The more we analyzed the situation, the clearer it appeared to us. Advanced countries, and especially the highly levered ones, were facing a very unusual outlook; and the longer it would take for both the public and private sectors to realize it and act on it, the greater the number of unthinkables that would become fact and the longer they would persist.2
As a global firm, we needed a simple way to convey what we thought was a material (nonconsensus) finding. We came out with a simple phrase, "the new normal," which we disseminated widely in May 2009 following our annual Secular Forum.
The new normal was meant to convey the notion that, for a host of reasons, economies would not reset in the traditional cyclical sense. Instead, absent a material change in policymaking and its mindset, the West was facing the unfortunate probability of several years of unusually sluggish growth, persistently high unemployment, and periodic debt and deficit concerns.
The new normal also postulated a contrasting outlook for emerging economies in what we labeled a "multispeed" world.3 Rather than be pulled down by the malaise in the West, as most expected, emerging countries (and particularly the systemically important ones, including Brazil, China, India, Indonesia, Mexico and Russia) would rebound quite quickly—thereby also accelerating the global convergence of income and wealth.
This multispeed world would entail significant global economic and geopolitical shifts. Accordingly, we also analyzed the agility of the multilateral system. Worried by the slow adaptation in global governance, including multilateral institutions with long-standing representation and legitimacy deficits, we worried about global reconciliation issues.
At first, most observers dismissed the notion and characterization of the new normal. Words such as "unlikely," "idiotic" and "naive" accompanied much of the outside commentary. Some even claimed that our analysis was "fatalistic," rather than seeing it for what it was; namely, projections of what was likely to occur absent major changes in both public and private sector behavior.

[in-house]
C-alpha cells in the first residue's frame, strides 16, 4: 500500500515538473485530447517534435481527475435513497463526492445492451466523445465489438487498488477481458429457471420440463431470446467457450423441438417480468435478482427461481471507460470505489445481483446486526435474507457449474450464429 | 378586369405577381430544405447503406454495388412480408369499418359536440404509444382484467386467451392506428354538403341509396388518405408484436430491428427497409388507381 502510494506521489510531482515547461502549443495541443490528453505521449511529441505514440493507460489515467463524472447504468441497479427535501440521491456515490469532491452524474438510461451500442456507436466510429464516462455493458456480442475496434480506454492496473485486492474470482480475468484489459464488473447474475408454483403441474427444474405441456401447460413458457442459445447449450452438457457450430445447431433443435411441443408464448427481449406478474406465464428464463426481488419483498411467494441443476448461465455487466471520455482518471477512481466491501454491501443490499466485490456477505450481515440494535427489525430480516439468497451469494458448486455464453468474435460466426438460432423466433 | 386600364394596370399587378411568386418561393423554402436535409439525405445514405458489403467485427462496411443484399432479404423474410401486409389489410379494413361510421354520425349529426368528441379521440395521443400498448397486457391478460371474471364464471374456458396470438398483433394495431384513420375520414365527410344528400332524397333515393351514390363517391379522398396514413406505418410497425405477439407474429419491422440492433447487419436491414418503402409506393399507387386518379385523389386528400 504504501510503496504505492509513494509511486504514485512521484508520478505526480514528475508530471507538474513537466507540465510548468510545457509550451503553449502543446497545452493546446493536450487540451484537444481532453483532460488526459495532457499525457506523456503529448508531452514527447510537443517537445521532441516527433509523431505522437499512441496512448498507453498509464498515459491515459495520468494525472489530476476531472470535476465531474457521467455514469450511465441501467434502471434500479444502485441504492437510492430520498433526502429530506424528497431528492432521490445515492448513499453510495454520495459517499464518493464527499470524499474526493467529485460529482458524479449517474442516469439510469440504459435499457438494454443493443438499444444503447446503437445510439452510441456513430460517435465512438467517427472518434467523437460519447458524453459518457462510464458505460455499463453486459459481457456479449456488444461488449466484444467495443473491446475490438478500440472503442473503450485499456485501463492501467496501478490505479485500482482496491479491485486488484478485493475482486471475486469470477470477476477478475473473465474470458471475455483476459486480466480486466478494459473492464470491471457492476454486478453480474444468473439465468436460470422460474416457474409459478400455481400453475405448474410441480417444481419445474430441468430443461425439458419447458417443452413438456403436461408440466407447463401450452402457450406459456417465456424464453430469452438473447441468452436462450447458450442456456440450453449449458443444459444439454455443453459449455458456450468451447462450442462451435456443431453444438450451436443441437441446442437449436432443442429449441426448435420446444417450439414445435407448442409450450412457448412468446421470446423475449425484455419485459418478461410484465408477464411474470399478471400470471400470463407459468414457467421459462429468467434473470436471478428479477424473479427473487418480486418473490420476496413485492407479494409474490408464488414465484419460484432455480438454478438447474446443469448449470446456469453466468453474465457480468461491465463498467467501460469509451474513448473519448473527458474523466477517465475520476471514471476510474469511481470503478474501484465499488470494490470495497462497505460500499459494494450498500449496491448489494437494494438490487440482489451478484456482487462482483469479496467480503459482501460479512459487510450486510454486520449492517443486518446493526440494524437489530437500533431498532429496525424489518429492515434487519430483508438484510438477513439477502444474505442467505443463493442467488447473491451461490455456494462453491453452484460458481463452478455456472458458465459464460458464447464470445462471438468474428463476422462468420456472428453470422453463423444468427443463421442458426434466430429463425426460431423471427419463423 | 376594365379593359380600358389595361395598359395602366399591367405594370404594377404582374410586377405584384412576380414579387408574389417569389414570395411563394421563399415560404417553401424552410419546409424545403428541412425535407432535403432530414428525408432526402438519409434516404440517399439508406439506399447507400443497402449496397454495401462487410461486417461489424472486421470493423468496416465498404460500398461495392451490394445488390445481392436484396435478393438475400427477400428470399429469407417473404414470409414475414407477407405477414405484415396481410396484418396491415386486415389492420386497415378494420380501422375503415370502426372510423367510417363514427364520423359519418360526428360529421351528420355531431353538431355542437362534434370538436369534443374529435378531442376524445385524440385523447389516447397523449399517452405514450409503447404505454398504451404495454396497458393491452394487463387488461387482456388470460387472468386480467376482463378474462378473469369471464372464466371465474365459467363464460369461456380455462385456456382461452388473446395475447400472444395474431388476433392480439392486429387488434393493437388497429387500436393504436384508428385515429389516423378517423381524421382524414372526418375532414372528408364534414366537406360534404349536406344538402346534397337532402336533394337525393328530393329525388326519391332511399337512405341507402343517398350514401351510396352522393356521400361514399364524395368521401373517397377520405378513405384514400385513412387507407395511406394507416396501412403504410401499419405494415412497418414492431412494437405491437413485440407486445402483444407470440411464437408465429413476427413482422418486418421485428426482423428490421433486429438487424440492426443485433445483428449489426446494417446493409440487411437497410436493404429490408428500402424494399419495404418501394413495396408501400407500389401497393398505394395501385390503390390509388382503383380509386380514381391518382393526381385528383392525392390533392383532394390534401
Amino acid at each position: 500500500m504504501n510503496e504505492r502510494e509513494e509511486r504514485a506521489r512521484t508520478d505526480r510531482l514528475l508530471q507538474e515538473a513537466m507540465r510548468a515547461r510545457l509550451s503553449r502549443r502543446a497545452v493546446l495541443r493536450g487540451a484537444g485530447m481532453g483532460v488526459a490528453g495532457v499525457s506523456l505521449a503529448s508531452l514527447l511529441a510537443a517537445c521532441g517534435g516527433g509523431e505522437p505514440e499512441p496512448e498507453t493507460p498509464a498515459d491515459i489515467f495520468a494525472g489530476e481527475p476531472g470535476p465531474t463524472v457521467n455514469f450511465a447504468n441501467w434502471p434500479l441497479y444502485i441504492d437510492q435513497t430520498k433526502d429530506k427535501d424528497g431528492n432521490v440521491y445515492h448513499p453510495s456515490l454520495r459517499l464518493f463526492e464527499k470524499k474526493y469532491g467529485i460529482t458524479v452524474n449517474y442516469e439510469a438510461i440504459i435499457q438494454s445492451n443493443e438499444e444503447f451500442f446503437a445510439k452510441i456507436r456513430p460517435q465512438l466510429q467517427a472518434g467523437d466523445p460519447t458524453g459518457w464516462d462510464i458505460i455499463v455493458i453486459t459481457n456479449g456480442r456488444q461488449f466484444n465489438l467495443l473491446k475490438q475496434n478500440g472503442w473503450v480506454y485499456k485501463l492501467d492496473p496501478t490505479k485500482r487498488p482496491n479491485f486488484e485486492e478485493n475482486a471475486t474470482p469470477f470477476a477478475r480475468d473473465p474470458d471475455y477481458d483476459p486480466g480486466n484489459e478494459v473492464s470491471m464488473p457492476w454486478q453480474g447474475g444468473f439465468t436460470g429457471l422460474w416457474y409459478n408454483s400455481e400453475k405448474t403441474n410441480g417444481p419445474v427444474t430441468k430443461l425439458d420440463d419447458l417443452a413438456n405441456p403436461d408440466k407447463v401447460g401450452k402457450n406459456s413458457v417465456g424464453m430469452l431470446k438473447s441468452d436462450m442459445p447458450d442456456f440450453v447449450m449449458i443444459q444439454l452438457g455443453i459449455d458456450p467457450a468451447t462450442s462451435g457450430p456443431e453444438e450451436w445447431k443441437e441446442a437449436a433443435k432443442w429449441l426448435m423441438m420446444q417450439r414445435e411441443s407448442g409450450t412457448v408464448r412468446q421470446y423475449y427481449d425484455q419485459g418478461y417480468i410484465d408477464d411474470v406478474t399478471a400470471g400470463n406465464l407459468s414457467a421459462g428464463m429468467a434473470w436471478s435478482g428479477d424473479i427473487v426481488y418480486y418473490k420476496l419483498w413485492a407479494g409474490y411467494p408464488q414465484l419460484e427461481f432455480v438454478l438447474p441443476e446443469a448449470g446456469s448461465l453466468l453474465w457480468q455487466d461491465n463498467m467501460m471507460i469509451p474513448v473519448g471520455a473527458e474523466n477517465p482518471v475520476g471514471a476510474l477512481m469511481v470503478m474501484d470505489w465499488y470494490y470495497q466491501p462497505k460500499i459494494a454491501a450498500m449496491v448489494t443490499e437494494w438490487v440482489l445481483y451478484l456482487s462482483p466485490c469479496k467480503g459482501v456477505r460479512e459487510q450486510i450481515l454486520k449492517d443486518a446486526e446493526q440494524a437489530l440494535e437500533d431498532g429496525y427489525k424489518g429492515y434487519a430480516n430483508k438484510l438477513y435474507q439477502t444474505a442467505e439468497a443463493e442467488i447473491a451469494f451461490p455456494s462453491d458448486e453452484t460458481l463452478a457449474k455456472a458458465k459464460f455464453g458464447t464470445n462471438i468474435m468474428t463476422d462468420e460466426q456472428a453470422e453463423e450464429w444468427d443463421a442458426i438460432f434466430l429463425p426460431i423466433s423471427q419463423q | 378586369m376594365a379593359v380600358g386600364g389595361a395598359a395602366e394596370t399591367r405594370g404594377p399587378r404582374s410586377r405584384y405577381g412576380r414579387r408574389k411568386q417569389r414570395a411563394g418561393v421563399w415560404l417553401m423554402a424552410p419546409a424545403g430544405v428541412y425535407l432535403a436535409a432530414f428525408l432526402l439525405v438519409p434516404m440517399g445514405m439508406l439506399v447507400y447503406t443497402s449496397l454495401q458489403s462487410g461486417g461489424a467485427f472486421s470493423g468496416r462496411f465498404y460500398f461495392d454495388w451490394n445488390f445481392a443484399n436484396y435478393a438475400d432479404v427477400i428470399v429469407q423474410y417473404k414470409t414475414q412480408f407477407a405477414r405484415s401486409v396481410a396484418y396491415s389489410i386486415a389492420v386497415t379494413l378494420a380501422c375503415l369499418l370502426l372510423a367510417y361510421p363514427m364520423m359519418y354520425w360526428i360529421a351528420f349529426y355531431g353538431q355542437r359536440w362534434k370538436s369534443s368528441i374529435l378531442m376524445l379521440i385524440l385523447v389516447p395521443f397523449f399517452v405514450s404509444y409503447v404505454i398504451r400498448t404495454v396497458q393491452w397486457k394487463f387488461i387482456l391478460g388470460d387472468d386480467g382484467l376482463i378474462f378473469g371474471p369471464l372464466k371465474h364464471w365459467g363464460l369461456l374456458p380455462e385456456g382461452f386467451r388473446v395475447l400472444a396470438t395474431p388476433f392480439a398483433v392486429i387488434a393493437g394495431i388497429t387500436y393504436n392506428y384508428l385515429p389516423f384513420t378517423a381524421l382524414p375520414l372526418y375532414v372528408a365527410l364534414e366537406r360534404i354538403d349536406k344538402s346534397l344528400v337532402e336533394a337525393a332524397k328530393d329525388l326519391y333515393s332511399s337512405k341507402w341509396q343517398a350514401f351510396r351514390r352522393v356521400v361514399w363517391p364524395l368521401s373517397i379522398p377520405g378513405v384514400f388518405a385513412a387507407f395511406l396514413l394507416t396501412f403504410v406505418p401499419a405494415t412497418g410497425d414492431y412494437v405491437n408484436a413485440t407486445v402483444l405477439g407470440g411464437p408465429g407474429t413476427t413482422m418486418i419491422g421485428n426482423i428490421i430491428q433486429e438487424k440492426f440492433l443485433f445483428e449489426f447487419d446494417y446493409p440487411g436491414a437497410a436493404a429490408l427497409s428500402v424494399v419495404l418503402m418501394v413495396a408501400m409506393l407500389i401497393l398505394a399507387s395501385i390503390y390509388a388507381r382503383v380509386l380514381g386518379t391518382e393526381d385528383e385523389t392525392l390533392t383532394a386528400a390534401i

In dismissing the new normal, some analysts pointed to the self-generating and mean-reverting forces within advanced economies. Others were comforted by the extent to which both fiscal and monetary policies had been activated to compensate for the disorderly deleveraging of private balance sheets. And all were encouraged by global policy coordination that reached an impressive high at the G-20 Summit held in London in March 2009.
However, while all these forces were indeed operating, they only succeeded in stabilizing the situation. They did not overcome the underlying tectonic shifts.
Yes, with trillions of dollars devoted to the task, a form of financial calm was restored to a banking system that had put the world on the verge of a global depression. But the sharp "V"-shaped economic recovery that many had anticipated thereafter failed to materialize. Western economies did not achieve escape velocity. Lost output was slow to be reclaimed.
The most consequential disappointment was on the employment front. Given the enormity of the damage to the labor market, job creation was painfully slow. Long-term unemployment climbed to alarming levels, as did youth joblessness. Already-fragile safety nets were stretched yet further. Income and wealth distribution worsened. And governments and central banks scrambled to revise—repeatedly—economic and financial projections that erred only on one side, that of over-optimism.
The growth and jobs disappointments were particularly disruptive for countries with high deficits and debts, whether accumulated due to fiscal reasons (e.g., Greece) or on account of decisions to bail out irresponsible banks (Ireland). Access to market financing became more costly. In some cases, it stopped altogether, pushing countries to seek emergency funding from other sources.
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